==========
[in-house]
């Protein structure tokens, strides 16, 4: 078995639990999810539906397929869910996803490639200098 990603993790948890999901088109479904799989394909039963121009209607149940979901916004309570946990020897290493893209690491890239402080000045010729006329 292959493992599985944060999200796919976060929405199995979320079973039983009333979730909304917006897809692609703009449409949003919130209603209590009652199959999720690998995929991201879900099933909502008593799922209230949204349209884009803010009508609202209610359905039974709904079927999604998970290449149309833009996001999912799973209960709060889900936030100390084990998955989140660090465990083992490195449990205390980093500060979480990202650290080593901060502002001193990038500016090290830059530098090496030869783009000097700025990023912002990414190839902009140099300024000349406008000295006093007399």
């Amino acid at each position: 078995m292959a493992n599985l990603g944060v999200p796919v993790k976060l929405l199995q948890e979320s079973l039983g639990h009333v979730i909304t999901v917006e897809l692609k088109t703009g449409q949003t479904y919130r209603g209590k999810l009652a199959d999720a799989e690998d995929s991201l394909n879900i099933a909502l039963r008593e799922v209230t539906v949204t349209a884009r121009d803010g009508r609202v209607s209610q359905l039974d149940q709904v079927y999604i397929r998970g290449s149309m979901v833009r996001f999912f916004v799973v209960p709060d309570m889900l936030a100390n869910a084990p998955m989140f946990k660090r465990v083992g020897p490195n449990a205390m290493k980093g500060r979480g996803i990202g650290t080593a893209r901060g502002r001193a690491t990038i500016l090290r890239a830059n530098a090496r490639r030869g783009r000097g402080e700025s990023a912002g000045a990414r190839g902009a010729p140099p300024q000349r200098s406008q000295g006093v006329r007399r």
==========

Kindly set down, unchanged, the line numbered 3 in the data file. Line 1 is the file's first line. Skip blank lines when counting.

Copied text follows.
């Amino acid at each position: 078995m292959a493992n599985l990603g944060v999200p796919v993790k976060l929405l199995q948890e979320s079973l039983g639990h009333v979730i909304t999901v917006e897809l692609k088109t703009g449409q949003t479904y919130r209603g209590k999810l009652a199959d999720a799989e690998d995929s991201l394909n879900i099933a909502l039963r008593e799922v209230t539906v949204t349209a884009r121009d803010g009508r609202v209607s209610q359905l039974d149940q709904v079927y999604i397929r998970g290449s149309m979901v833009r996001f999912f916004v799973v209960p709060d309570m889900l936030a100390n869910a084990p998955m989140f946990k660090r465990v083992g020897p490195n449990a205390m290493k980093g500060r979480g996803i990202g650290t080593a893209r901060g502002r001193a690491t990038i500016l090290r890239a830059n530098a090496r490639r030869g783009r000097g402080e700025s990023a912002g000045a990414r190839g902009a010729p140099p300024q000349r200098s406008q000295g006093v006329r007399r």